With the election over and the United Kingdom’s exit from the European Union on some terms or other now a certainty, it is useful to reflect on the trade negotiations that will follow. I offer these initial observations.
First, there has been much talk of the option of reverting to World Trade Organization (WTO) rules in trade relations if ‘deals’ to replace the agreements to which the UK was party by virtue of its EU membership cannot be negotiated by the end of 2020. However, thanks to the United States’ refusal to agree to appointing new members of the WTO Appellate Body, effectively there will be no WTO rules going forward, until and unless a future US government changes this position in 2021 or thereafter. Once out of the EU, the UK is effectively unprotected in a trade policy jungle, not having been able to negotiate independently of the EU, so pressure quickly to negotiate new agreements will be intense. Domestic proponents of a deregulated, ultra-liberal future, including (for example) further privatisation in the NHS and opening the country’s arms even wider to dodgy flight capital, will make use of this opportunity. The government’s announced intent to legislate an exit from the EU at the end of 2020, whether or not an agreement has been reached, is a first step in this process.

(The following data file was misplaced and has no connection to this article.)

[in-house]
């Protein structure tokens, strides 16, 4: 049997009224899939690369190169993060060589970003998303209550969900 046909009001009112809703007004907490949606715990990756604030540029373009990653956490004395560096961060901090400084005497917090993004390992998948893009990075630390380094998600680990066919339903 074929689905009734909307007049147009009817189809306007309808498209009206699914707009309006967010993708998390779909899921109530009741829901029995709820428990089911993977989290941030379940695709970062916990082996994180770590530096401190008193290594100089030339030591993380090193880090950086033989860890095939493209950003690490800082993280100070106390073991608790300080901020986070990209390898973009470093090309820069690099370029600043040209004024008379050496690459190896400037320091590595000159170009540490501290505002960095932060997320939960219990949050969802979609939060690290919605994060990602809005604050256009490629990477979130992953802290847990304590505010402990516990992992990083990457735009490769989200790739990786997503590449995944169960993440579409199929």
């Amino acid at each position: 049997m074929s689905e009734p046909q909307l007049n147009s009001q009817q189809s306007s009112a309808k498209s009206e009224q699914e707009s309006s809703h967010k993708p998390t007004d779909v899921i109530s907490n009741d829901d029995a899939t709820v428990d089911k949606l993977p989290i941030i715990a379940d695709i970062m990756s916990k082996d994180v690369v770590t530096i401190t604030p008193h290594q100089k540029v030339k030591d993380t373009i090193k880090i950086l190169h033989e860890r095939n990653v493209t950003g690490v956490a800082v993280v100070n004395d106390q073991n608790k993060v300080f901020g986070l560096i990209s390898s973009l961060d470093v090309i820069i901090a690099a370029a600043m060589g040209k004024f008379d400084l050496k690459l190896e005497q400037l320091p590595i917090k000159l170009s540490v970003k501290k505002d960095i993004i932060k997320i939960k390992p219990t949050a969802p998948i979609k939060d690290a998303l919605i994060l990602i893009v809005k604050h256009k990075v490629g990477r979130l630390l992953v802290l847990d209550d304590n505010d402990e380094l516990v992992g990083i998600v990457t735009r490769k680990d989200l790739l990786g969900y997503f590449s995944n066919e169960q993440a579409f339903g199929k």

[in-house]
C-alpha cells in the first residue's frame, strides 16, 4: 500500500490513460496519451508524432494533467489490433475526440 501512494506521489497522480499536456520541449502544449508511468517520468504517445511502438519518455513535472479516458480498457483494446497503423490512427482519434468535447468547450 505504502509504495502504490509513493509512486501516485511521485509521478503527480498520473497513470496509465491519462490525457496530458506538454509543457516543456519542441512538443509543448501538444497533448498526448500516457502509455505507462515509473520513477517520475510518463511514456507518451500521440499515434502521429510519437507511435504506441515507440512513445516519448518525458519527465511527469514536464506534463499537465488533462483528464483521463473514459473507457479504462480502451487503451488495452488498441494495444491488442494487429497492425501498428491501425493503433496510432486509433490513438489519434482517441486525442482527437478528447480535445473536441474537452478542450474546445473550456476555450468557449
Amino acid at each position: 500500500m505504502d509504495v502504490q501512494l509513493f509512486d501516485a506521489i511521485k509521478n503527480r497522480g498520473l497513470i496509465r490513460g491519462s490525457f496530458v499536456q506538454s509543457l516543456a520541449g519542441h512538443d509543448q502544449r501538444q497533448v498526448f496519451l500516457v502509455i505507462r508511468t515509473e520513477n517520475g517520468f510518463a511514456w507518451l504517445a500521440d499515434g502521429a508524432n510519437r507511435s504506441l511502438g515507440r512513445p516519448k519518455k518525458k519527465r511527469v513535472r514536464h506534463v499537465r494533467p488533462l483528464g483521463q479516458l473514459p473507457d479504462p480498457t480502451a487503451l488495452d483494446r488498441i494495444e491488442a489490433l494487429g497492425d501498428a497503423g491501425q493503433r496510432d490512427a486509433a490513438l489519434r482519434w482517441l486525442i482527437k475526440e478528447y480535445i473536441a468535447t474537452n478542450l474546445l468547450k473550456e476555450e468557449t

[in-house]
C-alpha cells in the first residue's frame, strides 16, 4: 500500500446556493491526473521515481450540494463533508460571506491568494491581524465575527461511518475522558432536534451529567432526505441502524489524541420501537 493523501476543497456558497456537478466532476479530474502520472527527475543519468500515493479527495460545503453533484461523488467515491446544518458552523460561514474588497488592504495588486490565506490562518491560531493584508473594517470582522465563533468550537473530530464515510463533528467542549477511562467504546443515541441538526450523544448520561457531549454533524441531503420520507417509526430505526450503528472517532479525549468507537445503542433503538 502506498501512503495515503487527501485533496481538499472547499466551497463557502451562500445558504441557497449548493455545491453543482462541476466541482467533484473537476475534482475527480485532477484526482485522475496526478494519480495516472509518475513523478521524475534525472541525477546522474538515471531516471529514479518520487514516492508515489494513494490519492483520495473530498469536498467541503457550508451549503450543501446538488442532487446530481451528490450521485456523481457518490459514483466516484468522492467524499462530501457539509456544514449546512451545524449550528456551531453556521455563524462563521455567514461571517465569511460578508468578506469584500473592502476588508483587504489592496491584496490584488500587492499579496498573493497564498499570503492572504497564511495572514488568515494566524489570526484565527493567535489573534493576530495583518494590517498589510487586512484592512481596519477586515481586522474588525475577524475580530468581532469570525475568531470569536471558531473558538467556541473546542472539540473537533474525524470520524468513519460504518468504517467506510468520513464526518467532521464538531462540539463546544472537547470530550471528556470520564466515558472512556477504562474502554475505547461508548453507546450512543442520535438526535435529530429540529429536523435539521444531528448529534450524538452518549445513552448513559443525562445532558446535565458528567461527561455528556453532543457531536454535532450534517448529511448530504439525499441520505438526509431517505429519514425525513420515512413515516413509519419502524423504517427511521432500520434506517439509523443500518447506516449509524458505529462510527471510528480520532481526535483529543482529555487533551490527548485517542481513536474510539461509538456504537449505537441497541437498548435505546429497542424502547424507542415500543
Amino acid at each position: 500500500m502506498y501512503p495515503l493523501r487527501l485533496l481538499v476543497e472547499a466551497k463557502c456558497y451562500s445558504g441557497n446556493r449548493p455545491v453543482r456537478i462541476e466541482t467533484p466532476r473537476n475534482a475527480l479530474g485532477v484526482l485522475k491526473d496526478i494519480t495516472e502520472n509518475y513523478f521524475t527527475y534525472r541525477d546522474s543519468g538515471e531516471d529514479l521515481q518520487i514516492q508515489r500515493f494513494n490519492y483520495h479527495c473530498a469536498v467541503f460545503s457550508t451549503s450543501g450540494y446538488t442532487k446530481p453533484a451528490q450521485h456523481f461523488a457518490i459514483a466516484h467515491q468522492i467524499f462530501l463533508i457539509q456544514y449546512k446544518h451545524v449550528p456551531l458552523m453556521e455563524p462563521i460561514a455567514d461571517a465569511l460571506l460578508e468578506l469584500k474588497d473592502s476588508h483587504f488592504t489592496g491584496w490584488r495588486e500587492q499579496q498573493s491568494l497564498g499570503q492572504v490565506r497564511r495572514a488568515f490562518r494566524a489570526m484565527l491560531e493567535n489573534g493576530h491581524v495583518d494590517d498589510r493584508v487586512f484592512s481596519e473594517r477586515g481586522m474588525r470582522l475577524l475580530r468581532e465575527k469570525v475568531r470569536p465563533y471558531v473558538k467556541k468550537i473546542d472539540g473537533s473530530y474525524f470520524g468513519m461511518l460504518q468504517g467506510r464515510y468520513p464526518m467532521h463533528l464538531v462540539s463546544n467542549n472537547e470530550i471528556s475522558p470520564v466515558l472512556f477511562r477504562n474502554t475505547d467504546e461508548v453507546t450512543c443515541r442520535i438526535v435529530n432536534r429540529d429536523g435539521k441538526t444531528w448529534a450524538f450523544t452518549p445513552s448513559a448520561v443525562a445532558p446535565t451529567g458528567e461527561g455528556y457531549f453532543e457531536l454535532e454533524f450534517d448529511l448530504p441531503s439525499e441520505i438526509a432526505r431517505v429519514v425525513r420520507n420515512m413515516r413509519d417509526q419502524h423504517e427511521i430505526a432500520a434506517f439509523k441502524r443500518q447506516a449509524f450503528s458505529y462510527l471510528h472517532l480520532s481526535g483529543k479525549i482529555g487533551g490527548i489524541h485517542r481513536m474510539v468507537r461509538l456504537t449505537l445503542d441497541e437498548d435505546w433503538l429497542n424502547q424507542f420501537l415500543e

Second, in this process the UK will be at a substantial disadvantage as it negotiates with entities like the United States (an economy more than six times larger, based on GDP at purchasing power parity) and the comparably large European Union. It will have to offer more, in terms of market access and other considerations, to get less. And when anyone in an official capacity says that a particular service or health protection measure, such as the NHS or food safety standards, ‘will not be on the table’, we have to ask what else will be on the table instead. That is the reality of asymmetrical trade negotiations, as countries throughout the Global South have found out.
Third, the House of Commons will be largely irrelevant. A former Canadian cabinet minister pointed out decades ago that: ‘Under our parliamentary system, a Prime Minister or a Premier with a majority has immense power …. [In] 1688 we traded the divine right of kings for the divine right of a Premier or a Prime Minister with a majority at his or her back for a period of five years’. The new Conservative government has a large enough majority that even with a unanimous opposition, close to 40 defections would be necessary in order to defeat whatever legislation the government proposed, and that is all but unthinkable. Advocates for health equity concerned with the implications of post-Brexit trade policy will have to look elsewhere for points of influence. There may not be many.
Thus, fourth, a final irony. The campaign to leave the EU was waged using the mantra of taking back control. During the process of leaving and after its completion, influences and actors outside the UK’s border will probably be more important in terms of shaping the direction of the economy, society and everyday life than they were during the country’s EU membership.